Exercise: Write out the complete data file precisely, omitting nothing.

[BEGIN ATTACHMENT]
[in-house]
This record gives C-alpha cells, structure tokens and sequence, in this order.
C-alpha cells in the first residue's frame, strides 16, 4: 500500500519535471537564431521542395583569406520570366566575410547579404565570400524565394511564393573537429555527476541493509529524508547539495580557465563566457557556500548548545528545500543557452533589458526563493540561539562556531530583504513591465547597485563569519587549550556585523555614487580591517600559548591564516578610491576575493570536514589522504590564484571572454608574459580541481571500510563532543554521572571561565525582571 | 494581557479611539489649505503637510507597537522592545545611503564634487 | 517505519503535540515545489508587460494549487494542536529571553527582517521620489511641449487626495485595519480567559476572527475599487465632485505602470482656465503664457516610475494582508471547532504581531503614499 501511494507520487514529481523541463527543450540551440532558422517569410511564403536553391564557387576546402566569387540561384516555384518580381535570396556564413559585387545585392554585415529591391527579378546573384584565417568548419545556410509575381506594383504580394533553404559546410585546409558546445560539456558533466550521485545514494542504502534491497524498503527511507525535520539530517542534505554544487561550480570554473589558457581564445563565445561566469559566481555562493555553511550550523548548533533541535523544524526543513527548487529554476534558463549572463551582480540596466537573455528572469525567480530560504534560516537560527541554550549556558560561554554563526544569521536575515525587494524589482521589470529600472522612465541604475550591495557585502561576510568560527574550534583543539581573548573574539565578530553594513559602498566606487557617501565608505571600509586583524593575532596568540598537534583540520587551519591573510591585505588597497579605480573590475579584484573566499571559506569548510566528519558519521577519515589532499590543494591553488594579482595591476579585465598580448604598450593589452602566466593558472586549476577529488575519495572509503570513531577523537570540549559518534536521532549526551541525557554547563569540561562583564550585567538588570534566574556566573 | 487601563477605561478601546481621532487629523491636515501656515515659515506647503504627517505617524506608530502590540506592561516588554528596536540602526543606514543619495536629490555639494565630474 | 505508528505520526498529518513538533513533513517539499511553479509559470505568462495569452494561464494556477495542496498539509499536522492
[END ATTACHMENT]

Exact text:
[in-house]
This record gives C-alpha cells, structure tokens and sequence, in this order.
C-alpha cells in the first residue's frame, strides 16, 4: 500500500519535471537564431521542395583569406520570366566575410547579404565570400524565394511564393573537429555527476541493509529524508547539495580557465563566457557556500548548545528545500543557452533589458526563493540561539562556531530583504513591465547597485563569519587549550556585523555614487580591517600559548591564516578610491576575493570536514589522504590564484571572454608574459580541481571500510563532543554521572571561565525582571 | 494581557479611539489649505503637510507597537522592545545611503564634487 | 517505519503535540515545489508587460494549487494542536529571553527582517521620489511641449487626495485595519480567559476572527475599487465632485505602470482656465503664457516610475494582508471547532504581531503614499 501511494507520487514529481523541463527543450540551440532558422517569410511564403536553391564557387576546402566569387540561384516555384518580381535570396556564413559585387545585392554585415529591391527579378546573384584565417568548419545556410509575381506594383504580394533553404559546410585546409558546445560539456558533466550521485545514494542504502534491497524498503527511507525535520539530517542534505554544487561550480570554473589558457581564445563565445561566469559566481555562493555553511550550523548548533533541535523544524526543513527548487529554476534558463549572463551582480540596466537573455528572469525567480530560504534560516537560527541554550549556558560561554554563526544569521536575515525587494524589482521589470529600472522612465541604475550591495557585502561576510568560527574550534583543539581573548573574539565578530553594513559602498566606487557617501565608505571600509586583524593575532596568540598537534583540520587551519591573510591585505588597497579605480573590475579584484573566499571559506569548510566528519558519521577519515589532499590543494591553488594579482595591476579585465598580448604598450593589452602566466593558472586549476577529488575519495572509503570513531577523537570540549559518534536521532549526551541525557554547563569540561562583564550585567538588570534566574556566573 | 487601563477605561478601546481621532487629523491636515501656515515659515506647503504627517505617524506608530502590540506592561516588554528596536540602526543606514543619495536629490555639494565630474 | 505508528505520526498529518513538533513533513517539499511553479509559470505568462495569452494561464494556477495542496498539509499536522492